We Make Attic Remodeling Easy

Merrill’s team is committed to making your attic conversion easy from start to finish. First, we will look at your attic and let you know if your attic is a great, good, or poor candidate for being converted into the type of living space you want. We will look at your attic for its design possibilities, building code and zoning compliance, engineering issues, and if your attic is suitable for how you want to use the new space.

If your attic is a poor candidate, we can suggest other options for adding more living space to your home. For example, an addition on the back or side of your home may be a better solution. A pop-top addition or adding a new level to your home are options when you can’t build an addition to the side or back of your home.

If your attic is a great or good candidate, we will help you explore your attic’s possibilities. If you have no ideas beyond what you want to use your attic for, no problem. We will develop ideas and options. If you already have ideas, we can develop them into plans, and if you wish or if we see something you may not have thought of, present other options you may want to consider.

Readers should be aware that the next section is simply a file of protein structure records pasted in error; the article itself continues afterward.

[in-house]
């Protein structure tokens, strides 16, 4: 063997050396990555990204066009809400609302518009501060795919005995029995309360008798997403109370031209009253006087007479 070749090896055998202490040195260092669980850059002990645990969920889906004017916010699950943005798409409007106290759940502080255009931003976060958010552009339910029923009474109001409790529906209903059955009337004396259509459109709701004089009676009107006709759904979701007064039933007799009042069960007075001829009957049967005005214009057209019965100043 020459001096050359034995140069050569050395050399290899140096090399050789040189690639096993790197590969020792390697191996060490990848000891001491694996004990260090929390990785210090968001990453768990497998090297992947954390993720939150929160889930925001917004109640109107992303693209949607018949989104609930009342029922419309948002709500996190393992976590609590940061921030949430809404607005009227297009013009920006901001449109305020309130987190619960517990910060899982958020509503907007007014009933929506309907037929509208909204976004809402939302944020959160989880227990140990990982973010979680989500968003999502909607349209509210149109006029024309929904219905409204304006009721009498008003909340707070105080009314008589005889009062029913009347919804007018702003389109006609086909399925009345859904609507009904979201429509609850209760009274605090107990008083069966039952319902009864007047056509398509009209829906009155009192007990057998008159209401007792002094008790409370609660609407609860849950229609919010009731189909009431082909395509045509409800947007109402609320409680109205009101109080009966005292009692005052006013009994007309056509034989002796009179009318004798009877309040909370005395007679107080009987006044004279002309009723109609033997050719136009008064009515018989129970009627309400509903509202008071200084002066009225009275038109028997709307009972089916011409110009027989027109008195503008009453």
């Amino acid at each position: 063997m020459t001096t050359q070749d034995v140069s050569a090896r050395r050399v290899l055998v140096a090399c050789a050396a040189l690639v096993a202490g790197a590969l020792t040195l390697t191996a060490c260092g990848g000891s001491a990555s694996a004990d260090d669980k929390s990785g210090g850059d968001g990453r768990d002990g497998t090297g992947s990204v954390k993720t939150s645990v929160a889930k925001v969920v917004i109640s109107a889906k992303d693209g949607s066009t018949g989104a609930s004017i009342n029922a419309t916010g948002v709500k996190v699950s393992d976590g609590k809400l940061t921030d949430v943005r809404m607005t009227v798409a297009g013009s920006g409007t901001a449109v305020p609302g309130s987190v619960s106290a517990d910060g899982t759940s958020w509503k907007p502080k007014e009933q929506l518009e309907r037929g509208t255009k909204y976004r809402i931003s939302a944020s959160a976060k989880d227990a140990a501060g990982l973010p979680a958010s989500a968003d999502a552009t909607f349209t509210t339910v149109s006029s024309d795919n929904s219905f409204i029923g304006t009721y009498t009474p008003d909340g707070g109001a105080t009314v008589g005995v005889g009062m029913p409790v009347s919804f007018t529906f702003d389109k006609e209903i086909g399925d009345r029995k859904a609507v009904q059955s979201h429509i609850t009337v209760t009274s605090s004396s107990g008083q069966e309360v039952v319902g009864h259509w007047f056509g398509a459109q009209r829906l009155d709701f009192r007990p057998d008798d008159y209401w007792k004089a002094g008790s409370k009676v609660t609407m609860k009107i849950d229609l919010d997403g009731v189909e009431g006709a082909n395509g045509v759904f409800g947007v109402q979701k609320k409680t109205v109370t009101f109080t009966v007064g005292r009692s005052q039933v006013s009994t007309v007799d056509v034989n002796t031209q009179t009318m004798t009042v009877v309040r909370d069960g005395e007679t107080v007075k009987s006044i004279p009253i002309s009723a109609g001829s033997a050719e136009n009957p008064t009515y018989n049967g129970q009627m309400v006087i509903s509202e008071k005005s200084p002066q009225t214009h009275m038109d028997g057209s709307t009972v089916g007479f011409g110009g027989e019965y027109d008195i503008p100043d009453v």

If you’re thinking of converting your unfinished attic into some wonderful new living space, we’d be delighted to take care of all the details that will ensure you can enjoy your beautiful new living space for many years to come.

*Some types of attic conversions, like dormers, change the angle for part of the existing, and a new wall section is built. This wall will also be part of your home’s new and improved envelope.